I know, it sounds like a contradiction – how is monolingualism important for bilingualism? Well, one of the most pressing concerns that many bilingual or multilingual families face is how to get the children to use the minority language. Many parents I work with report that their child “understands everything I say in Spanish (or Italian, or Polish, or whichever language is the least used), but they never speak to me in Spanish!”. This is especially true of younger siblings, and school-aged children. And this is where monolingual situations are important.

If you are the minority language parent, and you also speak/understand the majority language (and even sometimes if you don’t), chances are that you have this problem. Children can be thrifty with their linguistic energies, and prefer to use the language that works with the most people. Personally, I’m not a fan of pretending not to understand when my kids speak to me in a different language than the one I want (but I know of people who use this tactic successfully). So, if you don’t want to say “I don’t understand” to get them to use the minority language, how can you encourage your children to actually use it?

“Monolingual situations” – this is what your children need. This means they need to spend time with people who speak the minority language, only (these people can pretend not to speak the majority language!). Your children need activities that only happen in the minority language. They need to be put in situations where they have no choice, if they want to communicate, but to use the minority language.

So, how do you set about finding these elusive minority language situations? The easiest way is to find other speakers of your language, and have “language play dates”, where everyone understands that the priority is to encourage the children to see the usefulness of the language, and experience a communicative need that can not be satisfied without using the minority language. This requires some discipline on the part of the parents, to ensure that they don’t “slip” into the majority language, and it may take some time for the children to adapt to the linguistic tone of the group.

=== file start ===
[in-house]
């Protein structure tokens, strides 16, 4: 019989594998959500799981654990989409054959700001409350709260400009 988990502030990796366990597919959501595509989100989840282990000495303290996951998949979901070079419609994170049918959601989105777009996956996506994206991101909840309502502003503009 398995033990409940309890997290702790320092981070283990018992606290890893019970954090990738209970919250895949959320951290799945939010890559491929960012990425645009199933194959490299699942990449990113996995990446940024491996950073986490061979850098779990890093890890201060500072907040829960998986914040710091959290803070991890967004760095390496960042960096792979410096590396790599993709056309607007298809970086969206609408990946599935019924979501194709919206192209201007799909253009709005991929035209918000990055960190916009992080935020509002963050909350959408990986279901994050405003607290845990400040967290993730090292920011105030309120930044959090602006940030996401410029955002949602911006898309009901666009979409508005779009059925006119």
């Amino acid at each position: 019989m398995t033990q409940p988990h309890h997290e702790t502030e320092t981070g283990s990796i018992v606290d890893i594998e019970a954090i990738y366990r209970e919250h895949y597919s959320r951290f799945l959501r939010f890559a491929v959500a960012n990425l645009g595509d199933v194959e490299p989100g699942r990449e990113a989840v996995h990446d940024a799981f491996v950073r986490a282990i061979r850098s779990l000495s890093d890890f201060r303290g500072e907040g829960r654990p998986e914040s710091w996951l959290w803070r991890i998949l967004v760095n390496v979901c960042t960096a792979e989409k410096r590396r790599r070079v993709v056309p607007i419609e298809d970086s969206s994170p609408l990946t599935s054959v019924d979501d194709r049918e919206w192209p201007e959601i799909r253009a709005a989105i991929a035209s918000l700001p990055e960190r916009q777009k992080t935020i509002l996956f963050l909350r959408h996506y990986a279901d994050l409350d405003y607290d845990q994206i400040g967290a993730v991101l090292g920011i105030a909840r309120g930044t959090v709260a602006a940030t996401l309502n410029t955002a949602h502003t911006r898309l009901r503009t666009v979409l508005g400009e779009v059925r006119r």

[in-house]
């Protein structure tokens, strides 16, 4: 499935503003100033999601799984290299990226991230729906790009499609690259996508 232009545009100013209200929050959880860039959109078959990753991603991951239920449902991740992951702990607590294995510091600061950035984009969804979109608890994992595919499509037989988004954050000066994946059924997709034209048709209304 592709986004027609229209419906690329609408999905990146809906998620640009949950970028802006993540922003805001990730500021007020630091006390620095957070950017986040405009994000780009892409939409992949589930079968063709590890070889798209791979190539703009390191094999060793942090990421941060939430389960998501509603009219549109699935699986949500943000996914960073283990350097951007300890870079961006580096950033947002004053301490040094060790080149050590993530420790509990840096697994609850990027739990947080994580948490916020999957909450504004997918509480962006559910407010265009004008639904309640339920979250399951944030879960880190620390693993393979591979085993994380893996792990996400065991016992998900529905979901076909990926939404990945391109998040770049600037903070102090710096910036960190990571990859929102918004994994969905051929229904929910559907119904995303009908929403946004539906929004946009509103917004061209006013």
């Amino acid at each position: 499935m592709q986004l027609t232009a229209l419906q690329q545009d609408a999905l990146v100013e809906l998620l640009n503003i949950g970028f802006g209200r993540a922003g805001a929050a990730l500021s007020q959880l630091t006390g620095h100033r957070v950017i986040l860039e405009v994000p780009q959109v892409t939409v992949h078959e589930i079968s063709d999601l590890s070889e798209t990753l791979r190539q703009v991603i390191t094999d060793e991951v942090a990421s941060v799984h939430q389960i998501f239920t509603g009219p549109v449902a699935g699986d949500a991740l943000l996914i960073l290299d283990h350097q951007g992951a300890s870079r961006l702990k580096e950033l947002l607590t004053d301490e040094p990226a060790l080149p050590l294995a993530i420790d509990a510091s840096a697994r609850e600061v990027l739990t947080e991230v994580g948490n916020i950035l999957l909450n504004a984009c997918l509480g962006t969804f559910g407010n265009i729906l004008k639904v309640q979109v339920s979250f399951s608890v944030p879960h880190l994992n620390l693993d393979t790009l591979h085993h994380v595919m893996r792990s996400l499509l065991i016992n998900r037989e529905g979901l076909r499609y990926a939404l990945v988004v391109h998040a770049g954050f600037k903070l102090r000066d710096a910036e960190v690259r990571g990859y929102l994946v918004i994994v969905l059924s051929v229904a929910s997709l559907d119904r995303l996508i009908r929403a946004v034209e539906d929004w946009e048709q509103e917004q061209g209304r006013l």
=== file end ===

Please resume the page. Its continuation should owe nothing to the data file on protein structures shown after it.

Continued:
Another technique that has been successful for families with young children is to introduce (in the home) monolingual resources. For example, a game that was bought in France must be played in French, no? (non?), or a puzzle bought in Poland must be puzzled in Polish. If you set up this dynamic in your home when your children are young (and gullible) it can be a useful technique for several years, eventually being replaced by monolingual books (and DVDs, and computer games…). As children get older, you need to find their personal currency – what do they want to do strongly enough that they will do it in the minority language if that is their only choice? For one family I worked with, this was a Pokemon card trading club – if the child wanted to belong to the club and trade cards, he had to do it in French (the minority language). Some careful thinking and planning are required, but the pay-off in terms of linguistic progress for the children can be great, and definitely worth it.

And finally, the best monolingual situation of all is, of course, time spent in a place where the minority language is the majority language. Many families I work with spend all their holidays in the home country of the minority-language parent, some families have two minority language parents and need to split their time between two places. And for some families, travel to the “home country” is not an option. So then, you try to bring your home country to you. A healthy Skype-relationship with family and friends can be helpful, but be aware that it may take your children some time to adapt to this form of communication. Telephone is harder for kids, but if it is your only option, then spend some time developing their “phone skills”. And of course, you can always fall back on TV – it isn’t designed to be interactive, but if the parent sits with the child and asks questions and discusses what is happening (dialogic listening) then you can use this as a language development tool.

It’s not always an easy task, to set up monolingual situations in a multilingual life, but the rewards in terms of language development are worth it, and integrating monolingual situations should be a part of any family language plan.